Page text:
Based on conversations with Starkware contributors, it was around May when they caught wind of Weikeng’s progress on BitVM and the mood shifted dramatically. As it would turn out, the developer had already set his sights on the company’s Circle STARKs technology. In a paper released a couple of months ago, Chen had already identified the latter as a “Bitcoin-friendly proof system.”

After some back and forth, both parties agreed to come together and stand up a joint effort dedicated to an open-source implementation of a STARK verifier using the OP_CAT primitive. “I knew it could be done. We just needed to put all the pieces together,” suggests Chen. The “Bitcoin Wildlife Sanctuary” was born.

Two months later, the project appears to have reached its goal thanks to the collaboration of other developers like Pingzhou Yuan, another early BitVM contributor. Late morning last Friday, Chen jumped into the project’s Telegram group to break the news to other participants: “I think I finished the job!”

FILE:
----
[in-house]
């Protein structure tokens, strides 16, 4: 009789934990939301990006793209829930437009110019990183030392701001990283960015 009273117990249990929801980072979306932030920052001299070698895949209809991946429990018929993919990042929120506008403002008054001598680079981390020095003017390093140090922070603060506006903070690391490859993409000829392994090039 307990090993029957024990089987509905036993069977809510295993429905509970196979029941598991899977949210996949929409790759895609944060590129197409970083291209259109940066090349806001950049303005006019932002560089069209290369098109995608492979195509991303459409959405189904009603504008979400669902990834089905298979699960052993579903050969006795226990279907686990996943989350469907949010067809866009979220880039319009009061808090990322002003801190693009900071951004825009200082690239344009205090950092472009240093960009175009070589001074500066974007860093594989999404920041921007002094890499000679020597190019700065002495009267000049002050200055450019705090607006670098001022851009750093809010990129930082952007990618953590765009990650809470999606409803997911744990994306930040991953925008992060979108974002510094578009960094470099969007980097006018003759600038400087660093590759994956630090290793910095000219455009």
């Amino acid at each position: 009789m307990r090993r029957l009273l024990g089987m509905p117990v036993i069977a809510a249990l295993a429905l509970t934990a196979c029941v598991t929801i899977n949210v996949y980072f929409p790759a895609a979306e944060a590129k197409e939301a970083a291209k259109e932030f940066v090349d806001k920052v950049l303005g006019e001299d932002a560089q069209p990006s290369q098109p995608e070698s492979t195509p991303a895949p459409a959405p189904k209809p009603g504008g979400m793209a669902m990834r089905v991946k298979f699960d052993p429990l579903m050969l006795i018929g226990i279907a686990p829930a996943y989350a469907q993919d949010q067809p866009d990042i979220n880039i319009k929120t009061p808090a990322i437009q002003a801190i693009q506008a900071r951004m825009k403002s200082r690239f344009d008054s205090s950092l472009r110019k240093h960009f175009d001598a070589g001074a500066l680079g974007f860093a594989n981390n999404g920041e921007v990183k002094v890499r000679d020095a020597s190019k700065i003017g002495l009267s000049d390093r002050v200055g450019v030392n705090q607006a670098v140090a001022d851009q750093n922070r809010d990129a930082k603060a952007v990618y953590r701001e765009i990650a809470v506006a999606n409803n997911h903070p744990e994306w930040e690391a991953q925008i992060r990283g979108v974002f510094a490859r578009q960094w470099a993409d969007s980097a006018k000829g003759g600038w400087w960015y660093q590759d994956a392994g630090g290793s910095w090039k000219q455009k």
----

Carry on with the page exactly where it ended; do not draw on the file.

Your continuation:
Following successful local tests, the developer broadcasted a series of transactions to Bitcoin’s Signet testnet network that would execute the entire script. To optimize on-chain usage, the STARK proof, based on Starkware’s open-source Stwo implementation, is split into concurrent transactions chained together using an OP_CAT based covenant.

At 6:29AM on July 12, 2024, the final transaction was confirmed on the Signet network, signaling what proponents believe could be the beginning of a new era of development on Bitcoin.